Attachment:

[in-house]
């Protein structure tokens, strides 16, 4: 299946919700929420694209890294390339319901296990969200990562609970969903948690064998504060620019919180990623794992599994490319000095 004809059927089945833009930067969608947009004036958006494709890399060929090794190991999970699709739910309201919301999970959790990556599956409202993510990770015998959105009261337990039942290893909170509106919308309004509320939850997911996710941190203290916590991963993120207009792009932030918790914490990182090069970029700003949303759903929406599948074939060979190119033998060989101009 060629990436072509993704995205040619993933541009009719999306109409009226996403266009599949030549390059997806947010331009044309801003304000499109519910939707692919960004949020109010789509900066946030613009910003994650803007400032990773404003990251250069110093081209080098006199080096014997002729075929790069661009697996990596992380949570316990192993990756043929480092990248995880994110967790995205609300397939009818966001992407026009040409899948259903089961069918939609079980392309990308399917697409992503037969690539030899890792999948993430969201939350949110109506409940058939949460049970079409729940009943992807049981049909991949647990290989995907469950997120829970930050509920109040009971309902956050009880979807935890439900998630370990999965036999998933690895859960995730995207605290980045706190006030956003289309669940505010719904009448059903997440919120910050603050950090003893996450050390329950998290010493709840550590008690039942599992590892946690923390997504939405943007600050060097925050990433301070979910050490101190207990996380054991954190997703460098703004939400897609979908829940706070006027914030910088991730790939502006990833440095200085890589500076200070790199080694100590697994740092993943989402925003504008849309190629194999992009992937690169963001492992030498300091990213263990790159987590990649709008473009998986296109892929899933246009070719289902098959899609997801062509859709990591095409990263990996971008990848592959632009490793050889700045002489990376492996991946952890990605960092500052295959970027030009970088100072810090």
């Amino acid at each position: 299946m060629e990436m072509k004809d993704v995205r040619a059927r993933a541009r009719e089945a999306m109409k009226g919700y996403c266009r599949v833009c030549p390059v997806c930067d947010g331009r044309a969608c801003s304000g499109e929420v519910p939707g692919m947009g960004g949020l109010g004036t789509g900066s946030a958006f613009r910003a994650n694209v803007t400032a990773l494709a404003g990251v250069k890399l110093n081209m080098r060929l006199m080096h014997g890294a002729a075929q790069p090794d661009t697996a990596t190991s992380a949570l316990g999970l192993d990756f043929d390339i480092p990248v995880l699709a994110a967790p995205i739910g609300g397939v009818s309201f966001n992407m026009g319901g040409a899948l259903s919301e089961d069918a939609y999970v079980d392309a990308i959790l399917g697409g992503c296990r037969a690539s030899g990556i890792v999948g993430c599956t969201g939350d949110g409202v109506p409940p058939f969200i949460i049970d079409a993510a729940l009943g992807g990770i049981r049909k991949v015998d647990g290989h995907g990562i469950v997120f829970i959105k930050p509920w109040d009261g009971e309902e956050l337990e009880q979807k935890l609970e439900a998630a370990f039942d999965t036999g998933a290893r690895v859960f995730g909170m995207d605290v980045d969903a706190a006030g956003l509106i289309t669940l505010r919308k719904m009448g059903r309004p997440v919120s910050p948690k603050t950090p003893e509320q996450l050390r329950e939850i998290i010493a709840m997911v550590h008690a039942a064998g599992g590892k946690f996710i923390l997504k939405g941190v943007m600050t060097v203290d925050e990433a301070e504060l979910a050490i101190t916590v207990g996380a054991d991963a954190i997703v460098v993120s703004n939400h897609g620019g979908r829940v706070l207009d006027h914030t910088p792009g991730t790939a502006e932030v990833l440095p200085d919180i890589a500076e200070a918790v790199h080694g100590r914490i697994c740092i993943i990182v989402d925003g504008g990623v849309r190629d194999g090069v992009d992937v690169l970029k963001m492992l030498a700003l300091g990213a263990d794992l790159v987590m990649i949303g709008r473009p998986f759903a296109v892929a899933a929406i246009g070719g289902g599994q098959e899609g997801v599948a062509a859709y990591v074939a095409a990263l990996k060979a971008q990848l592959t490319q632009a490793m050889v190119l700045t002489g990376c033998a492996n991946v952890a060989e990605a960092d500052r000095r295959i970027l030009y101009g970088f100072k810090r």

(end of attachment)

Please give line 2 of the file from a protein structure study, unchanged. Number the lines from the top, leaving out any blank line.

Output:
């Protein structure tokens, strides 16, 4: 299946919700929420694209890294390339319901296990969200990562609970969903948690064998504060620019919180990623794992599994490319000095 004809059927089945833009930067969608947009004036958006494709890399060929090794190991999970699709739910309201919301999970959790990556599956409202993510990770015998959105009261337990039942290893909170509106919308309004509320939850997911996710941190203290916590991963993120207009792009932030918790914490990182090069970029700003949303759903929406599948074939060979190119033998060989101009 060629990436072509993704995205040619993933541009009719999306109409009226996403266009599949030549390059997806947010331009044309801003304000499109519910939707692919960004949020109010789509900066946030613009910003994650803007400032990773404003990251250069110093081209080098006199080096014997002729075929790069661009697996990596992380949570316990192993990756043929480092990248995880994110967790995205609300397939009818966001992407026009040409899948259903089961069918939609079980392309990308399917697409992503037969690539030899890792999948993430969201939350949110109506409940058939949460049970079409729940009943992807049981049909991949647990290989995907469950997120829970930050509920109040009971309902956050009880979807935890439900998630370990999965036999998933690895859960995730995207605290980045706190006030956003289309669940505010719904009448059903997440919120910050603050950090003893996450050390329950998290010493709840550590008690039942599992590892946690923390997504939405943007600050060097925050990433301070979910050490101190207990996380054991954190997703460098703004939400897609979908829940706070006027914030910088991730790939502006990833440095200085890589500076200070790199080694100590697994740092993943989402925003504008849309190629194999992009992937690169963001492992030498300091990213263990790159987590990649709008473009998986296109892929899933246009070719289902098959899609997801062509859709990591095409990263990996971008990848592959632009490793050889700045002489990376492996991946952890990605960092500052295959970027030009970088100072810090």